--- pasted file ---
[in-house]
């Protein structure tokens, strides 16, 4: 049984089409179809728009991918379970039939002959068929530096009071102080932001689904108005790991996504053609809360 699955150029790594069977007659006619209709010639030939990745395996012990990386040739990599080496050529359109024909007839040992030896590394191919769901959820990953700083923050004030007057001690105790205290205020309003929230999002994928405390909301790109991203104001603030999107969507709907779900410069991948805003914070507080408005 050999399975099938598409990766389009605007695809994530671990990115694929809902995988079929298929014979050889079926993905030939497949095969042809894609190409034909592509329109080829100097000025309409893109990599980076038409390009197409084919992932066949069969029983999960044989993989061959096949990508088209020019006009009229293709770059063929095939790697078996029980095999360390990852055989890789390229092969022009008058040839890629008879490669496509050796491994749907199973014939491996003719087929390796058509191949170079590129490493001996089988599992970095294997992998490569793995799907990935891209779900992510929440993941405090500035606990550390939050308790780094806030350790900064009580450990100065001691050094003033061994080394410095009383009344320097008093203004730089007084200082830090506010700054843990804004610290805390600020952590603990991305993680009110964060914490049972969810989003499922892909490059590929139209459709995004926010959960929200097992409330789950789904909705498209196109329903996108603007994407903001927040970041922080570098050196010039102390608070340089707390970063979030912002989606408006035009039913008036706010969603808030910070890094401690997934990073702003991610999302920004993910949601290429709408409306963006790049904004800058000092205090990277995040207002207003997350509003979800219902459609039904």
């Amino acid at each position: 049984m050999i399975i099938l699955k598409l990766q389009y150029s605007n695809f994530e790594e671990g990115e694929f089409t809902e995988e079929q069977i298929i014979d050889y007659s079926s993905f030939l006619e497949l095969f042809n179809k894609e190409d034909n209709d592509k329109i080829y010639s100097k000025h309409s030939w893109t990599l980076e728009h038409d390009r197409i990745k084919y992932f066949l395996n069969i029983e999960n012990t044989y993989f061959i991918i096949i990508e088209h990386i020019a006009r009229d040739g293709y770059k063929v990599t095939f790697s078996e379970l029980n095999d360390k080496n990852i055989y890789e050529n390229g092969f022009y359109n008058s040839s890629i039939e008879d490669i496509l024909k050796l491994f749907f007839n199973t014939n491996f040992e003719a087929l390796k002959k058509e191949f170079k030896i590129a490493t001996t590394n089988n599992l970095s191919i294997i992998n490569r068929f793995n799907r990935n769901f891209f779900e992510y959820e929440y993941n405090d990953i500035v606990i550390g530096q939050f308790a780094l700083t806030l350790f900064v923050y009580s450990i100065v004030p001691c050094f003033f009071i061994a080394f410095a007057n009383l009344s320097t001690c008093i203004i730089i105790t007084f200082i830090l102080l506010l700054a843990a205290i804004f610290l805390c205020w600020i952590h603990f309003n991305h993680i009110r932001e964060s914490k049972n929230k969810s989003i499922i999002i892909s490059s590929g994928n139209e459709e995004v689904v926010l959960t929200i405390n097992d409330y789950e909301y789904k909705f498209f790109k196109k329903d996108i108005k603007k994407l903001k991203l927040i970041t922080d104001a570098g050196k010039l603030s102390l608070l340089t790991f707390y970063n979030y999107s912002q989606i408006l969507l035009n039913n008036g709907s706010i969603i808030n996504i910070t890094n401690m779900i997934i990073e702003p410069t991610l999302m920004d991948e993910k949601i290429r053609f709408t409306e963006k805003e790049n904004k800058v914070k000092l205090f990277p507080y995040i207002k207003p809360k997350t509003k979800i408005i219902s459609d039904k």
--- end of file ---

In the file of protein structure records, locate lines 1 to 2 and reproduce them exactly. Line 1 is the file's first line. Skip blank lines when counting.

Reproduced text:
[in-house]
């Protein structure tokens, strides 16, 4: 049984089409179809728009991918379970039939002959068929530096009071102080932001689904108005790991996504053609809360 699955150029790594069977007659006619209709010639030939990745395996012990990386040739990599080496050529359109024909007839040992030896590394191919769901959820990953700083923050004030007057001690105790205290205020309003929230999002994928405390909301790109991203104001603030999107969507709907779900410069991948805003914070507080408005 050999399975099938598409990766389009605007695809994530671990990115694929809902995988079929298929014979050889079926993905030939497949095969042809894609190409034909592509329109080829100097000025309409893109990599980076038409390009197409084919992932066949069969029983999960044989993989061959096949990508088209020019006009009229293709770059063929095939790697078996029980095999360390990852055989890789390229092969022009008058040839890629008879490669496509050796491994749907199973014939491996003719087929390796058509191949170079590129490493001996089988599992970095294997992998490569793995799907990935891209779900992510929440993941405090500035606990550390939050308790780094806030350790900064009580450990100065001691050094003033061994080394410095009383009344320097008093203004730089007084200082830090506010700054843990804004610290805390600020952590603990991305993680009110964060914490049972969810989003499922892909490059590929139209459709995004926010959960929200097992409330789950789904909705498209196109329903996108603007994407903001927040970041922080570098050196010039102390608070340089707390970063979030912002989606408006035009039913008036706010969603808030910070890094401690997934990073702003991610999302920004993910949601290429709408409306963006790049904004800058000092205090990277995040207002207003997350509003979800219902459609039904």